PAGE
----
A long-haul truck driver arrives at a pub in Dampier, WA, only to discover a small group of men are about to euthanaise an elderly (and possibly mortally ill) dog. The men, while seemingly hardened types who wouldn’t think twice about shooting a dog, can’t bring themselves to kill the animal, and they retreat to the bar and proceed to relate anecdotal stories of the legend that is Red Dog to the driver. Red once roamed the vast wilderness of the Pilbara, a will-o-the-wisp spirit who wasn’t tied down to an “owner” and who became part of the local folklore due to his wandering ways. His status as the towns mascot grew thanks to the love of those he encountered, including passing American John Grant (Josh Lucas), the man who eventually became Red’s true master – and the closest thing to an owner the town had seen. Grant’s involvement in Dampier also included a romance with Nancy (Rachel Taylor), a local Aussie lass who’s hard-as-nails and soft as butter in equal amounts. Fellow Dampier locals, including publican Jack (Noah Taylor), Rose (Keisha Castle-Hughes), Peeto (John Batchelor) and Vanno (Arthur Angel) continue to add in their own elements of Red’s story, including his legendary battles with Red Cat (a mean, nasty local feline with whom Red engages in Looney Toons-styled combat) and the eventual outcome of the romance between Grant and Nancy.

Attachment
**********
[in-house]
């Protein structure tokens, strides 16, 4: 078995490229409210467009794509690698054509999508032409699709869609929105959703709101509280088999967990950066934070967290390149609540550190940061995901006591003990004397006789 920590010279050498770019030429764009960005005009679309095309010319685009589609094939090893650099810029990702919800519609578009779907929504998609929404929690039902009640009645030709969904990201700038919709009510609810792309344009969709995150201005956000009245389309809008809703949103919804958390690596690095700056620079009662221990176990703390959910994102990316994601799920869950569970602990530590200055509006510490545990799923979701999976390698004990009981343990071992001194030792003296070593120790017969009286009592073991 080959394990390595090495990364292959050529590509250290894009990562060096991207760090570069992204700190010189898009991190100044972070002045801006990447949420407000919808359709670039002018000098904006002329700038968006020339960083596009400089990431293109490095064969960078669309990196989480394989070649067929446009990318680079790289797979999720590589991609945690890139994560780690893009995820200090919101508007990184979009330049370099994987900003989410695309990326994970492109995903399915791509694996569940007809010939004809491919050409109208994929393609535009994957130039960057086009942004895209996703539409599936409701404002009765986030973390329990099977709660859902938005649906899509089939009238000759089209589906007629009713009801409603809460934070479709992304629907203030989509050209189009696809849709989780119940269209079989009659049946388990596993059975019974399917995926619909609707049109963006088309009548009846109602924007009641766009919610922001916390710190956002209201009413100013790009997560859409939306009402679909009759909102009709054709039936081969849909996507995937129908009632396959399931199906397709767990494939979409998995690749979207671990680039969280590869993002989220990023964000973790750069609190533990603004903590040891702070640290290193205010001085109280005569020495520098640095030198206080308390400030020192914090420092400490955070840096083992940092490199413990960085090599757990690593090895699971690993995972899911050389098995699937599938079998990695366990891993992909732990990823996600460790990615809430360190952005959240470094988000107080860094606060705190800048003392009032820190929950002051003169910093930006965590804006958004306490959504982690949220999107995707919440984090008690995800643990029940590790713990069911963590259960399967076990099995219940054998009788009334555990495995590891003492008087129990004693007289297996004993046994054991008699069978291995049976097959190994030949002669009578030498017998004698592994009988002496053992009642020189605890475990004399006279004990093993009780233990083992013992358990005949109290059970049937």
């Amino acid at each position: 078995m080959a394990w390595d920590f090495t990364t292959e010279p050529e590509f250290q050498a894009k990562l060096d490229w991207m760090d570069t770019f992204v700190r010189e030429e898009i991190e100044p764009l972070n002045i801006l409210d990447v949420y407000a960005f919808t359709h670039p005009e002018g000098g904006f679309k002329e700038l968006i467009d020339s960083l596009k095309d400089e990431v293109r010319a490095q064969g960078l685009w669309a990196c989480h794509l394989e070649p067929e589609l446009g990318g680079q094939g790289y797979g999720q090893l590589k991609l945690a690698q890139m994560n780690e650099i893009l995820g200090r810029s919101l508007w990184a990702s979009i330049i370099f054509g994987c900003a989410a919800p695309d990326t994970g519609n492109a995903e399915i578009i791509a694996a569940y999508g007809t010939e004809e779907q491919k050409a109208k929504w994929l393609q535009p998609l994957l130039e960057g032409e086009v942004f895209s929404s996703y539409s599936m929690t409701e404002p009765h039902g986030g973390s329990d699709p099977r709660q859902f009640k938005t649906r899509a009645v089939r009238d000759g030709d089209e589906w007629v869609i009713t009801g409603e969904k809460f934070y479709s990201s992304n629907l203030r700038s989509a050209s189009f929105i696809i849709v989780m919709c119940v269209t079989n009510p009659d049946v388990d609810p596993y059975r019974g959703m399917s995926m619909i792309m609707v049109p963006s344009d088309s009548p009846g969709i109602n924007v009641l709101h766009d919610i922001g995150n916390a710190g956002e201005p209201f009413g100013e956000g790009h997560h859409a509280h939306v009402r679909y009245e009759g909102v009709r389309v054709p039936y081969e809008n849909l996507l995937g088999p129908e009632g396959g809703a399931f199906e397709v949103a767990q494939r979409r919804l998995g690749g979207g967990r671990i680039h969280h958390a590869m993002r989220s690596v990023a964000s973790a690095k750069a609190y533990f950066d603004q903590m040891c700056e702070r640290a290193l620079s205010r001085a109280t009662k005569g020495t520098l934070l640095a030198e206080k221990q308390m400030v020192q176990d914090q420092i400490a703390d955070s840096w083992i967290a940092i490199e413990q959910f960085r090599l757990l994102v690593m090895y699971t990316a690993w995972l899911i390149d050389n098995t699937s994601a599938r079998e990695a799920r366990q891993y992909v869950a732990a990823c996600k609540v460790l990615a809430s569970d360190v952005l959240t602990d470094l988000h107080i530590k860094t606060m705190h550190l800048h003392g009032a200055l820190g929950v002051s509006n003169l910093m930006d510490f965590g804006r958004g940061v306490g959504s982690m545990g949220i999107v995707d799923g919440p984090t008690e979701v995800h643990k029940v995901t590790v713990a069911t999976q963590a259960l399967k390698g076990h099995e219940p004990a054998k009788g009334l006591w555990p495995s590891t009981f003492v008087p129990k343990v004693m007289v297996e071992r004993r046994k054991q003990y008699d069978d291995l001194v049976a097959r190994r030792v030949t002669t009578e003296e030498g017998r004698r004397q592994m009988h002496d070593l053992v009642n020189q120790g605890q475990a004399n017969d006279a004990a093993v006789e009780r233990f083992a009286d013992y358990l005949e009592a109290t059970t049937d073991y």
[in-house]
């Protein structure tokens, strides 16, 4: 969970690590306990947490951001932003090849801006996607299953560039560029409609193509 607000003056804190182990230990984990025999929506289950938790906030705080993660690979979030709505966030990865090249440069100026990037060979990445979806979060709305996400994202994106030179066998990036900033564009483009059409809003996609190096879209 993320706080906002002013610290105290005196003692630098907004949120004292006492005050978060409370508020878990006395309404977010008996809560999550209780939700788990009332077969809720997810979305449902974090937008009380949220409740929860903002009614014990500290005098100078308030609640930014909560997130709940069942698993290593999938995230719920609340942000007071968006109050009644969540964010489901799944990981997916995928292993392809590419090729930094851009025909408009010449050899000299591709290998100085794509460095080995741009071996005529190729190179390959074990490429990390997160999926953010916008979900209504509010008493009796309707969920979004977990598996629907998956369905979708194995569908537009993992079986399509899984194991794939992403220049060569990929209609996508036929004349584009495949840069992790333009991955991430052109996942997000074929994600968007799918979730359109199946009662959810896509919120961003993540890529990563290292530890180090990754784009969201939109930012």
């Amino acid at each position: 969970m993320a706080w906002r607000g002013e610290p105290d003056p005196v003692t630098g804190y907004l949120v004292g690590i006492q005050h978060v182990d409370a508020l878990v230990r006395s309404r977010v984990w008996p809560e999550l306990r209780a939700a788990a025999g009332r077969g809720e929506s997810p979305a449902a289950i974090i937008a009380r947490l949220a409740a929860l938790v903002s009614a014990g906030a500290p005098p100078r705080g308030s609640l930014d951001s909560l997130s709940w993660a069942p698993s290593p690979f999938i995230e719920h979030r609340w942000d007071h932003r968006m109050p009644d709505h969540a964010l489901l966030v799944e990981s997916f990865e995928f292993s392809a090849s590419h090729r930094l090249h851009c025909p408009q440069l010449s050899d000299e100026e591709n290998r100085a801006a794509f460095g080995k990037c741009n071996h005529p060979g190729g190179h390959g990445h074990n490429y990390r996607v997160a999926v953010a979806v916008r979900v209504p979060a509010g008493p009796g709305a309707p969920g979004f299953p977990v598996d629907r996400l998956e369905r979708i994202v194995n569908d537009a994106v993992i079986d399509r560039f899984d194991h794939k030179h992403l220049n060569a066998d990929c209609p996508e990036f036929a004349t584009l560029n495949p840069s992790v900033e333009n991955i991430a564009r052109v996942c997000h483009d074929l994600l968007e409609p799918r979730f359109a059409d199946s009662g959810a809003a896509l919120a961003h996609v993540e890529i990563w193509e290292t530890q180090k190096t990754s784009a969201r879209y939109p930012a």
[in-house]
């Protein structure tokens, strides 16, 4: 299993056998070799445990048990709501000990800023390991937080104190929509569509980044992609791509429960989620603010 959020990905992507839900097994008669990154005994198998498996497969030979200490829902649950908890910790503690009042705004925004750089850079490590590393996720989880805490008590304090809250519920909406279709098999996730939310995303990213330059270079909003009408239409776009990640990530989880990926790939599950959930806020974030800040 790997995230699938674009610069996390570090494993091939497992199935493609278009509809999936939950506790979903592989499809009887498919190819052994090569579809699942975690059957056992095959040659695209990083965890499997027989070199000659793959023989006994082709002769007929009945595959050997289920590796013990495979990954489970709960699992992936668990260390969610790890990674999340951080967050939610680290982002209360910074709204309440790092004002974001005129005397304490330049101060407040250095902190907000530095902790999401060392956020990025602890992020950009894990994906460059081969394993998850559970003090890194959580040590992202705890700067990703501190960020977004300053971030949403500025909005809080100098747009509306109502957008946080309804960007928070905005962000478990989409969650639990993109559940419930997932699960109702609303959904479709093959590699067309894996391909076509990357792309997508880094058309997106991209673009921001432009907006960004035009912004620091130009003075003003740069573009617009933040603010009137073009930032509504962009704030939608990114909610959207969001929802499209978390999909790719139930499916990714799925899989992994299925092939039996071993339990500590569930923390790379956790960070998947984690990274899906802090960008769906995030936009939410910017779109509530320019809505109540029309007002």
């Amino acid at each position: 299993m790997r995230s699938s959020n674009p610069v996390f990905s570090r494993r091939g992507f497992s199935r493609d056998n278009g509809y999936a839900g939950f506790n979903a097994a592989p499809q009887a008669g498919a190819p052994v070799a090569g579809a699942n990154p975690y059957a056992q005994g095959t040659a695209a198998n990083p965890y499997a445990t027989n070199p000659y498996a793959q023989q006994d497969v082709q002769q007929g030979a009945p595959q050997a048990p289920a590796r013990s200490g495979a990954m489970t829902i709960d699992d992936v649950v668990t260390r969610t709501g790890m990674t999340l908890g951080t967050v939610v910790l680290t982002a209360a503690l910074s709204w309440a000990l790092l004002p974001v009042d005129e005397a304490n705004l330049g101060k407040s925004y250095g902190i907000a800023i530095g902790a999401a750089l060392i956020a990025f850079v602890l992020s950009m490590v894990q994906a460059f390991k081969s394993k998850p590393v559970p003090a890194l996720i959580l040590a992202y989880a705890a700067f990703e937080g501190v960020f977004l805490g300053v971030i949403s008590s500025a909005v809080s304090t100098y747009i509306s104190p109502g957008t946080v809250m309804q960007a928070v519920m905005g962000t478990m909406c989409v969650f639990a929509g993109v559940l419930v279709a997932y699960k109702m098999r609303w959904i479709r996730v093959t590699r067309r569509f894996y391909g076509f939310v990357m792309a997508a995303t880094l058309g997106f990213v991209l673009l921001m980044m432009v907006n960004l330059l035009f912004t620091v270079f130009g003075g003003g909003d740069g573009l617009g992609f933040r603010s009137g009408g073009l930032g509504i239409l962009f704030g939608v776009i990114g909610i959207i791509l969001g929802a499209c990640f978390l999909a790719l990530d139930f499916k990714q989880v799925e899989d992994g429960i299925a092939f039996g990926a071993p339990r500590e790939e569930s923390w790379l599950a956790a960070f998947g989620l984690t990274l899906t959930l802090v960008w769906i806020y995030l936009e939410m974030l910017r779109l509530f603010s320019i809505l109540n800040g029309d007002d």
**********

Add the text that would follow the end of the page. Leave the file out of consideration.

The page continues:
There’s a number of adjectives one could use to describe the feeling of watching Red Dog: heartwarming being the most appropriate. Red Dog is hilarious, sad, moving, dramatic and entertaining in equal parts, combining a genuinely wonderful cinematic tonality with one of the better Aussie yarns going around. We don’t have too many mythological stories to call our own, here in Australia: we have the Bunyip and other Aboriginal Dreamtime myths, but none we can lay claim to being of European origin. Sure, there’s the eponymous Swagman of Banjo Patterson lore, as is the Colt from Old Regret, but they’re not tinged in reality (at least, not to my knowledge) the story of Red Dog is. Aussies love a good underdog story (if you’ll pardon the pun) and Red Dog is the very epitome of one. The characters are fairly thinly written, which is something of a shame because they are utterly fascinating in their limited highlights within the film’s narrative, and even though we don’t really get into their backgrounds (aside from Vanno) you get the feeling that there’s more to them that what’s presented. The flashback style of the film does lend itself to a somewhat episodic narrative, and yet this never seem to hinder the flow of the story overall – Red Dog is treated as a heroic legend by all who speak of him, and in most cases we’d be asking to see some of this heroism and legendary nature to find this emotional connection ourselves; Red Dog, however, rises above this in a way that subverts convention, because the central figure is a four legged creature we will naturally develop an affinity for by default. It’s inbuilt into our DNA to love any cinematic creature with ruffled fur and curious eyes.